The species Schizostylis has bright red, bowl shaped flowers that look as if they belong in a midsummer border. This form has smaller flowers with narrow petals that create a star-like effect and feel much more at home in the waning weeks of the year. It can be a temperamental plant, particularly in dry soils. To thrive it needs far more moisture than its South African origins might suggest, so mulch regularly with moisture-retaining compost. In mild winters a few tenacious flowers will hang on through December, and one year we even had flowers at Christmas.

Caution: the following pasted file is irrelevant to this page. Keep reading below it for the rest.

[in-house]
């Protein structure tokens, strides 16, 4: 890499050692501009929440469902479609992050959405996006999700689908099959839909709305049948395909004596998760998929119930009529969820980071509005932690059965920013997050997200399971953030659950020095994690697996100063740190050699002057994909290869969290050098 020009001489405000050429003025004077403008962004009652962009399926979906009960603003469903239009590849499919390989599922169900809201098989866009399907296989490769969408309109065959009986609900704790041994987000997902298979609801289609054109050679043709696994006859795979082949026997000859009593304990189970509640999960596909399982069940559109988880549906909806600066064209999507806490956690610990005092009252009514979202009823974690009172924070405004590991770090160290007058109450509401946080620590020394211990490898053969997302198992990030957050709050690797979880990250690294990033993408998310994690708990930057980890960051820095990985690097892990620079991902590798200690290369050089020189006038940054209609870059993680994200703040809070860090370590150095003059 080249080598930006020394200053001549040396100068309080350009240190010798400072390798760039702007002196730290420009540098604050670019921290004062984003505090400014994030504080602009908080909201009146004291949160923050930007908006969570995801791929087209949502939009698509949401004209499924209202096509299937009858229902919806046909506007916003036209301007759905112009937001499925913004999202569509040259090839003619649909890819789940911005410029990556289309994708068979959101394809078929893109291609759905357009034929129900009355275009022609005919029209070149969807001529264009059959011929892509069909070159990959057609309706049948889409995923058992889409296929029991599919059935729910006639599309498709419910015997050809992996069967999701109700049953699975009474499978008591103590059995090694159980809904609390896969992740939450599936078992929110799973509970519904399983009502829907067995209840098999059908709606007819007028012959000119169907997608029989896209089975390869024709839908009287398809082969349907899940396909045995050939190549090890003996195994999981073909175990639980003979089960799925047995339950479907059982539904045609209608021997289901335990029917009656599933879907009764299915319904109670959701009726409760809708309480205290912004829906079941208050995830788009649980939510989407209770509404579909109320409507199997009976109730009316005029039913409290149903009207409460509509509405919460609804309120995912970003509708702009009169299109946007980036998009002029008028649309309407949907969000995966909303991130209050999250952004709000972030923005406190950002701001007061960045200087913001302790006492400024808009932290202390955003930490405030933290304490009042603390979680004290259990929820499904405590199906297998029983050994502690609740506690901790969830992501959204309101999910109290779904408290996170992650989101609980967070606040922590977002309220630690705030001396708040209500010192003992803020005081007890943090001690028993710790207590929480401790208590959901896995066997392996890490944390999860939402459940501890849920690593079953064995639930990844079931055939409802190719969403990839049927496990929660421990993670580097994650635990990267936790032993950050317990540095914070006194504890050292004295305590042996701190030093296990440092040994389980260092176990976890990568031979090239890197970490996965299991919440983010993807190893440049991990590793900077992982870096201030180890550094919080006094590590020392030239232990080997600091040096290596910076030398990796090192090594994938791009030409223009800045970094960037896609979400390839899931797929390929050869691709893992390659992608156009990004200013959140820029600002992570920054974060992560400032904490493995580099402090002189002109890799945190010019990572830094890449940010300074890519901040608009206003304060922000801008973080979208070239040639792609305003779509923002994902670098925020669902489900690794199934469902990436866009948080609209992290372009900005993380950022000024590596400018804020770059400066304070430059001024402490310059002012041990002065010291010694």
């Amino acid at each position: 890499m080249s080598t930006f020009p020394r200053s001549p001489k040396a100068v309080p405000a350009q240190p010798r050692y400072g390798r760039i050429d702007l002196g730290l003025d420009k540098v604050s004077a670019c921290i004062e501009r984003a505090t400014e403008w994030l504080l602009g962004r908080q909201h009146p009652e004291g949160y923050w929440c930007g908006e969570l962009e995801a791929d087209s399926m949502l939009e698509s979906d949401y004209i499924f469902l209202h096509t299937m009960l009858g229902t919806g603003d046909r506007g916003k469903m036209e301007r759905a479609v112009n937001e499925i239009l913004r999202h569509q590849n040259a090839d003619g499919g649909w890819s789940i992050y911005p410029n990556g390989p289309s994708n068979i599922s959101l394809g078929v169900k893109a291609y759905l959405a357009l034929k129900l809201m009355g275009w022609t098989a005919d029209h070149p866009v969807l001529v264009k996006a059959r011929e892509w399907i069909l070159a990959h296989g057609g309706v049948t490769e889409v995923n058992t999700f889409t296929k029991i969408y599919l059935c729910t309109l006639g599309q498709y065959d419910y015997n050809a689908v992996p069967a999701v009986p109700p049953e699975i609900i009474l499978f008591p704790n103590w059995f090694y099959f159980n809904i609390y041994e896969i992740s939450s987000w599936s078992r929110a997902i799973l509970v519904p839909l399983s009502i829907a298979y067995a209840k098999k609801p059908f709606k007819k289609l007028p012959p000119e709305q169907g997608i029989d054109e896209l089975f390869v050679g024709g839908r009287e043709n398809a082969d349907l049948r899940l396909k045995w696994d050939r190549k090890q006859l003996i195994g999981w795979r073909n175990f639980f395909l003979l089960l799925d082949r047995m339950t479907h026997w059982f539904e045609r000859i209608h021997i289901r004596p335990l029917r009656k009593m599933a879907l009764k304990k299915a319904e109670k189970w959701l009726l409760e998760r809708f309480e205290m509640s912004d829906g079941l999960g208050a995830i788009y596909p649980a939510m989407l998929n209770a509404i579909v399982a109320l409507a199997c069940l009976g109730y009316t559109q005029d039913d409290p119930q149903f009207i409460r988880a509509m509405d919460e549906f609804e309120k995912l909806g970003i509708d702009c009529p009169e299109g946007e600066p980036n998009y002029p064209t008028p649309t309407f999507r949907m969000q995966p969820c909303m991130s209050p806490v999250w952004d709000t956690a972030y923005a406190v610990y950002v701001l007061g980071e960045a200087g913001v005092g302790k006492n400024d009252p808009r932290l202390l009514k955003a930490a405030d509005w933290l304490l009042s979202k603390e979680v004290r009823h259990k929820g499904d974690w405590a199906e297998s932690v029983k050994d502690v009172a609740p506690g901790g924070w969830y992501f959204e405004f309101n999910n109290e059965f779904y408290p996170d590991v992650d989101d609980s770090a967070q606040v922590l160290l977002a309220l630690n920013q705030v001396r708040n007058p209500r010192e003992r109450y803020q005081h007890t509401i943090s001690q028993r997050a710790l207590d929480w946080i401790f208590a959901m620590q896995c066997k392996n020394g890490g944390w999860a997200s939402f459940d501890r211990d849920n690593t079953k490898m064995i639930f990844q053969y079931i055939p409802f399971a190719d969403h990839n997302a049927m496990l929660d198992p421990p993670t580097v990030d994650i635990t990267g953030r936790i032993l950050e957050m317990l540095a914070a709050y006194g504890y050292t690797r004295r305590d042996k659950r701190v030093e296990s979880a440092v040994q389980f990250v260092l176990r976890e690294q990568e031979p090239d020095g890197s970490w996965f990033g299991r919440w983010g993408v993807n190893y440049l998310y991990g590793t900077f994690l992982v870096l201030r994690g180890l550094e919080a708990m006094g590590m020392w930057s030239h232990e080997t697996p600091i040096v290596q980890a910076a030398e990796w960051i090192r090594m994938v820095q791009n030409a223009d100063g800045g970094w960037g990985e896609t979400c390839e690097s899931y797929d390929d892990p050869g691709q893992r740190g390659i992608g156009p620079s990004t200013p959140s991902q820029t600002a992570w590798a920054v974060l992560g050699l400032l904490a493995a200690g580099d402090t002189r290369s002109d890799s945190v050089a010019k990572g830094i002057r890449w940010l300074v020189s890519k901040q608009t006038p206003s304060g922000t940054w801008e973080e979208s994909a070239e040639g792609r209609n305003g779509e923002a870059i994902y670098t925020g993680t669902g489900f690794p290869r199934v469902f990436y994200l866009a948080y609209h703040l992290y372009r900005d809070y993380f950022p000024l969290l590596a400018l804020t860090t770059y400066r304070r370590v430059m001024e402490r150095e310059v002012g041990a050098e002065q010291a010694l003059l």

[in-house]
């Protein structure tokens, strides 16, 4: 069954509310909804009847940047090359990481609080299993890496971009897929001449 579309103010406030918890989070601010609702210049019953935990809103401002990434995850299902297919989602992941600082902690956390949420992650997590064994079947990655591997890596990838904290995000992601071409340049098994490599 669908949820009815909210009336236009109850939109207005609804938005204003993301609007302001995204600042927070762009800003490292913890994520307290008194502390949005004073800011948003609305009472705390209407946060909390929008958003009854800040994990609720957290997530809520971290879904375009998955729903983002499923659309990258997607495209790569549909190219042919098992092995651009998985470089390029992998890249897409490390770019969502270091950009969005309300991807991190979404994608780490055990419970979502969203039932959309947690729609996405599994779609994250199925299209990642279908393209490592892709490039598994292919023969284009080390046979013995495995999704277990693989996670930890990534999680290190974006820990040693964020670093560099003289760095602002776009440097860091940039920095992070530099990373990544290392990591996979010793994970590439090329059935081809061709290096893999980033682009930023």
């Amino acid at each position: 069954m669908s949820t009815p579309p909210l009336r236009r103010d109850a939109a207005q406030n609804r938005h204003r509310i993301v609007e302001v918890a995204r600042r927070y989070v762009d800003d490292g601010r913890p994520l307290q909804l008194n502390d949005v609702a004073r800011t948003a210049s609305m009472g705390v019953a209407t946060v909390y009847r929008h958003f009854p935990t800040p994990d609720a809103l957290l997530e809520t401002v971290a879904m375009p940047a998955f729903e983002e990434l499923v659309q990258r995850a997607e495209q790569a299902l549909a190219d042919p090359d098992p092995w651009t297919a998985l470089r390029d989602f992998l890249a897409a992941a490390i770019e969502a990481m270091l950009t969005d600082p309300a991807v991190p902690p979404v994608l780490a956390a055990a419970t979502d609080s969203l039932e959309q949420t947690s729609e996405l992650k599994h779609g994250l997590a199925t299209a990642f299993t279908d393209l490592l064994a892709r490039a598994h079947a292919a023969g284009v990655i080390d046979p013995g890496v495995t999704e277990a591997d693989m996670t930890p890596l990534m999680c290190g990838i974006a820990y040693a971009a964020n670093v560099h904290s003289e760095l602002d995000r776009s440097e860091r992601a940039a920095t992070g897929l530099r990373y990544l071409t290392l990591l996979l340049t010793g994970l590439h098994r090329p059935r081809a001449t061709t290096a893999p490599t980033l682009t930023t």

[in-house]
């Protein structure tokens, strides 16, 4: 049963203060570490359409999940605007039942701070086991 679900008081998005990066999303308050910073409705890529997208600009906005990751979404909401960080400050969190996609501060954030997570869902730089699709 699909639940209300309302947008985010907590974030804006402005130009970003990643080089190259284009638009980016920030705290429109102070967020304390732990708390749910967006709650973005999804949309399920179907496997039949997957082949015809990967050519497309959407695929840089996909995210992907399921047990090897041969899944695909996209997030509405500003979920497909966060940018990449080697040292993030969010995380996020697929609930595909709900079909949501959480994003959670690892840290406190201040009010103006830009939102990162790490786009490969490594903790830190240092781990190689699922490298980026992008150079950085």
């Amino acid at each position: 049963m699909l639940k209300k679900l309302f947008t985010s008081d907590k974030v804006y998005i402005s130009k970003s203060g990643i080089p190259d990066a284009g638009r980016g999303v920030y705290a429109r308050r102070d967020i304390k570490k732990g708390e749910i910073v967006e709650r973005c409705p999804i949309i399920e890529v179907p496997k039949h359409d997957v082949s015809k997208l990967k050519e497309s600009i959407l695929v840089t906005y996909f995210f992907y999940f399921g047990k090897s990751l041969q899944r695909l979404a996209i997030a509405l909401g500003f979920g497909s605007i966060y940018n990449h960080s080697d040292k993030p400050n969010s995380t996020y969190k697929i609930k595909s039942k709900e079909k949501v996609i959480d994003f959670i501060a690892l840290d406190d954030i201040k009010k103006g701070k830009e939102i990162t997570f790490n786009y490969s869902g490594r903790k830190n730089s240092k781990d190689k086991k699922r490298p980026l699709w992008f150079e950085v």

As long ago as 1996 botanists decided that Schizostylis were not a distinct genus and that they should be part of Hesperantha. A lot of nurseries are now moving over to the new name. I’ve always known them as Schizostylis and, although it has taken years of practice, I can even spell the word without stopping to think so I will continue calling them Schizostylis. Yes, sure I’ll change eventually, but not quite yet.
The plant was also know for decades by a name which is now considered a racial slur in South Africa. The word has little meaning for northern Europeans like myself but I’ve stopped using it. Every South African I have ever met, from all races, have been so friendly and welcoming that I wouldn’t want to upset a single one of them.